Olympian Gwen Berry doubles down, claims national anthem is 'disrespectful' to black Americans

Hammer thrower Gwen Berry is insisting that the national anthem is disrespectful to black Americans and that she was set up by having to endure it after making the U.S. Olympic team on Saturday.

Berry placed third during the Olympic trials in Eugene, Oregon, and was getting her bronze medal when the anthem began playing. While Olympic qualifiers DeAnna Price and Brooke Andersen looked at the flag, Berry turned away and eventually covered her head with black T-shirt reading “Activist Athlete.”

She claimed she had been “set up” and that the anthem playing was a deliberate act against her.

“It was real disrespectful. I know they did that on purpose,” Berry said.

USA Track and Field spokeswoman Susan Hazzard has said the timing was a coincidence.

But during an appearance Monday on the Black News Channel, Berry insisted she was right — both that she was set up and that the anthem was not worth her respect.

“We were not even supposed to be on the podium during the singing or the playing of the national anthem,” Berry said.

“The directions were that we were going to be introduced to the crowd before the anthem was going to be played or after the anthem was going to be played. No one made any mention or any notion that we would be on the podium or had to be on the podium during the singing of the national anthem,” she said, claiming that no other group of athletes were on the podium, while the anthem was playing. “I want to make that clear.”

“However, we went out to introduce ourselves to the crowd. Coincidentally, the national anthem was playing and they asked us to stand on the podium,” Berry said.

“In that moment, I feel like it was a setup,” she said.

Berry was then asked why she hated the anthem.

“If you know your history, you know the full song of the national anthem, the third paragraph speaks to slaves in America, our blood being slain and … all over the floor,” she said. “It’s disrespectful and it does not speak for black Americans. It’s obvious. There’s no, there’s no question.”

Berry’s musicological perspective reflects a point of view that has been discredited in the years since it was advanced as part of former NFL quarterback Colin Kaepernick’s assault on the anthem.

The section of Francis Scott Key’s manuscript to which she refers reads:

And where is that band who so vauntingly swore,
That the havoc of war and the battle’s confusion
A home and a Country should leave us no more?
Their blood has wash’d out their foul footstep’s pollution.
No refuge could save the hireling and slave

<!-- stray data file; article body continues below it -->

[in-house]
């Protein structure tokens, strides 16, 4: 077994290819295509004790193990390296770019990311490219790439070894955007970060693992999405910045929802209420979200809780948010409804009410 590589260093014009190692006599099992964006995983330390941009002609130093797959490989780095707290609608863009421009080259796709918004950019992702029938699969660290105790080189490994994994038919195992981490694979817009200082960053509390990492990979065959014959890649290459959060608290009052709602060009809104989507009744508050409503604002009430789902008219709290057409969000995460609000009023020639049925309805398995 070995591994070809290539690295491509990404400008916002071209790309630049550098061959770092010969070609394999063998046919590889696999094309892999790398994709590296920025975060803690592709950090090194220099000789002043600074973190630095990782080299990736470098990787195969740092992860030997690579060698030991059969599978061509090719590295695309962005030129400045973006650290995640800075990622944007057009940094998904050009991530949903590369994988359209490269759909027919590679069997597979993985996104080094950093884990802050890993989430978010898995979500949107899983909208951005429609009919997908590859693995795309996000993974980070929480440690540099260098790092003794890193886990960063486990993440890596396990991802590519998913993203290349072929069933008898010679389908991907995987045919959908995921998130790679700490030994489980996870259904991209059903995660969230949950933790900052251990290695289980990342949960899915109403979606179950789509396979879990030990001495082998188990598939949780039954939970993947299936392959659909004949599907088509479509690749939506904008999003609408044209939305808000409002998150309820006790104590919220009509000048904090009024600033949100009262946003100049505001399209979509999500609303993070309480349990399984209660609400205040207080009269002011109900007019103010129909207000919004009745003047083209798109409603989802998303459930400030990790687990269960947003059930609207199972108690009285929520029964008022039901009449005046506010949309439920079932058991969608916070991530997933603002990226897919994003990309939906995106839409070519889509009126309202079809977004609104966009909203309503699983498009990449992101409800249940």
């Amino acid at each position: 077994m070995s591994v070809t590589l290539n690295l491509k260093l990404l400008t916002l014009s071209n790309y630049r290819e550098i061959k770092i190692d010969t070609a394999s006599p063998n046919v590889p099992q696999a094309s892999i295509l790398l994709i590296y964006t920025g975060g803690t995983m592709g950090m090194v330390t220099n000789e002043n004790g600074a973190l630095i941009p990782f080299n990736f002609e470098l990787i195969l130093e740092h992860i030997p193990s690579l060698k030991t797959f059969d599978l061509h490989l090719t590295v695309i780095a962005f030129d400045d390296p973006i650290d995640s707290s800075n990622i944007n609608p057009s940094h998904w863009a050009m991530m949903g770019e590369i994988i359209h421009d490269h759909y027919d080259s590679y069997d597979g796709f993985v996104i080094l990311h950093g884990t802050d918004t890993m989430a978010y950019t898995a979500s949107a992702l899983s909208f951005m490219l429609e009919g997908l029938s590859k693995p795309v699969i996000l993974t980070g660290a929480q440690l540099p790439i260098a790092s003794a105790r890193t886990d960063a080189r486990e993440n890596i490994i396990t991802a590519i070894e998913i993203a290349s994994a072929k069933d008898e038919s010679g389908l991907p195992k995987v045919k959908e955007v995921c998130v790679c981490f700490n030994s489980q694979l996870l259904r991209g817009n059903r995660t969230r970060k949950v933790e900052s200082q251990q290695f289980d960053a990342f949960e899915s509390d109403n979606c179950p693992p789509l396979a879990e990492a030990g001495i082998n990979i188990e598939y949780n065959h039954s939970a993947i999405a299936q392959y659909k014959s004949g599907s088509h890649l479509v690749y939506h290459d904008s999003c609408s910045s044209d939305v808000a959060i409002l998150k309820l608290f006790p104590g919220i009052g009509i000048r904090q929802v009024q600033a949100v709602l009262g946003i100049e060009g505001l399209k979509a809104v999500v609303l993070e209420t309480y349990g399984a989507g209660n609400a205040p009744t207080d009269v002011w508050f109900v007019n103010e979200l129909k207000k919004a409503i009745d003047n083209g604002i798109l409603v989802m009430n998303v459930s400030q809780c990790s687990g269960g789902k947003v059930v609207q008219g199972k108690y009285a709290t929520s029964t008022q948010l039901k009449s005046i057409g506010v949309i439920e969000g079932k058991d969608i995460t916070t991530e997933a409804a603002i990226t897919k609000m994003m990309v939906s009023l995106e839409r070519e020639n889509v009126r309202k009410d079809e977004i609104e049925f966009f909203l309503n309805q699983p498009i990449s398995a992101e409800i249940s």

From the terror of flight or the gloom of the grave,
And the star-spangled banner in triumph doth wave
O’er the land of the free and the home of the brave.

Mark Clague, a musicologist at the University of Michigan and the founding board chairman of the Star Spangled Music Foundation, set the record straight in 2016.

“The reference to slaves is about the use, and in some sense the manipulation, of black Americans to fight for the British, with the promise of freedom. The American forces included African-Americans as well as whites. The term ‘freemen,’ whose heroism is celebrated in the fourth stanza, would have encompassed both,” he said, according to The New York Times.

The fact-checking website Snopes said that Key “may have intended the phrase as a reference to the British Navy’s practice of impressment (kidnapping sailors and forcing them to fight in defense of the crown), or as a semi-metaphorical slap at the British invading force as a whole (which included a large number of mercenaries), though the latter line of thinking suggests an even stronger alternative theory — namely, that the word ‘hirelings’ refers literally to mercenaries, and ‘slaves’ refers literally to slaves. It doesn’t appear that Francis Scott Key ever specified what he did mean by the phrase, nor does its context point to a single, definitive interpretation.”

Many have criticized Berry’s actions.

Berry, however, insisted her hatred for the anthem has nothing to do with representing the United States at the Olympics.

“I never said that I didn’t want to go to the Olympic Games,” she said in the interview Monday. “That’s why I competed and got third and made the team.”

“I never said that I hated the country,” she added. “Never said that. All I said was I respect my people enough to not stand or acknowledge something that disrespects them. I love my people. Point blank, period.”

This article appeared originally on The Western Journal.

The post Olympian Gwen Berry doubles down, claims national anthem is 'disrespectful' to black Americans appeared first on WND.

Source: World Net Daily

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